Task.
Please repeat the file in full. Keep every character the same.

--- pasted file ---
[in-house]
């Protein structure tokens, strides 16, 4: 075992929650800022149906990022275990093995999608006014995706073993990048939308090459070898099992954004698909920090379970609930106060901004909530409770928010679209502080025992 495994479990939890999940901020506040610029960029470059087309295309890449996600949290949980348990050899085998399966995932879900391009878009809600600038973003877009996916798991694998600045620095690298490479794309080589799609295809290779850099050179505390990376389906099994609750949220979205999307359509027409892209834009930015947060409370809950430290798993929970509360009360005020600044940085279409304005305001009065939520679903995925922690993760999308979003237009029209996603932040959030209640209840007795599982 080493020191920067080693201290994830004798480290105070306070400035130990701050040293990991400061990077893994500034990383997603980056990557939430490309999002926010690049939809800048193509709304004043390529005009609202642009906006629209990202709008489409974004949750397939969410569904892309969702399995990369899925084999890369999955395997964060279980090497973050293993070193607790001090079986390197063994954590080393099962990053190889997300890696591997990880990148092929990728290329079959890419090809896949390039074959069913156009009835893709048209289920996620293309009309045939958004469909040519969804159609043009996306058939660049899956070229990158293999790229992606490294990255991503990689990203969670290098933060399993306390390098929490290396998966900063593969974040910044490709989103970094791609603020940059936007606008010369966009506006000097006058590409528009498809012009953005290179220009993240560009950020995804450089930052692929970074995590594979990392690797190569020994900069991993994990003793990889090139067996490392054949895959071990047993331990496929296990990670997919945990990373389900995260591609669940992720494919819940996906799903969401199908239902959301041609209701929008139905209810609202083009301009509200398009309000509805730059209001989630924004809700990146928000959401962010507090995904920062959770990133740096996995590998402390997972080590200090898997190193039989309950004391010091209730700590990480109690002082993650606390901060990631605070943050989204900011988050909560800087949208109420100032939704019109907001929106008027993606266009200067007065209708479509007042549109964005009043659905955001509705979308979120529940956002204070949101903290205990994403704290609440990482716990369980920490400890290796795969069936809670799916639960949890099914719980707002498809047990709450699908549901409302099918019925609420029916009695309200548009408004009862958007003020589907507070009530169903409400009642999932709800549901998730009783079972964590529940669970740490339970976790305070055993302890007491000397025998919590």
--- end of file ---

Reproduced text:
[in-house]
């Protein structure tokens, strides 16, 4: 075992929650800022149906990022275990093995999608006014995706073993990048939308090459070898099992954004698909920090379970609930106060901004909530409770928010679209502080025992 495994479990939890999940901020506040610029960029470059087309295309890449996600949290949980348990050899085998399966995932879900391009878009809600600038973003877009996916798991694998600045620095690298490479794309080589799609295809290779850099050179505390990376389906099994609750949220979205999307359509027409892209834009930015947060409370809950430290798993929970509360009360005020600044940085279409304005305001009065939520679903995925922690993760999308979003237009029209996603932040959030209640209840007795599982 080493020191920067080693201290994830004798480290105070306070400035130990701050040293990991400061990077893994500034990383997603980056990557939430490309999002926010690049939809800048193509709304004043390529005009609202642009906006629209990202709008489409974004949750397939969410569904892309969702399995990369899925084999890369999955395997964060279980090497973050293993070193607790001090079986390197063994954590080393099962990053190889997300890696591997990880990148092929990728290329079959890419090809896949390039074959069913156009009835893709048209289920996620293309009309045939958004469909040519969804159609043009996306058939660049899956070229990158293999790229992606490294990255991503990689990203969670290098933060399993306390390098929490290396998966900063593969974040910044490709989103970094791609603020940059936007606008010369966009506006000097006058590409528009498809012009953005290179220009993240560009950020995804450089930052692929970074995590594979990392690797190569020994900069991993994990003793990889090139067996490392054949895959071990047993331990496929296990990670997919945990990373389900995260591609669940992720494919819940996906799903969401199908239902959301041609209701929008139905209810609202083009301009509200398009309000509805730059209001989630924004809700990146928000959401962010507090995904920062959770990133740096996995590998402390997972080590200090898997190193039989309950004391010091209730700590990480109690002082993650606390901060990631605070943050989204900011988050909560800087949208109420100032939704019109907001929106008027993606266009200067007065209708479509007042549109964005009043659905955001509705979308979120529940956002204070949101903290205990994403704290609440990482716990369980920490400890290796795969069936809670799916639960949890099914719980707002498809047990709450699908549901409302099918019925609420029916009695309200548009408004009862958007003020589907507070009530169903409400009642999932709800549901998730009783079972964590529940669970740490339970976790305070055993302890007491000397025998919590």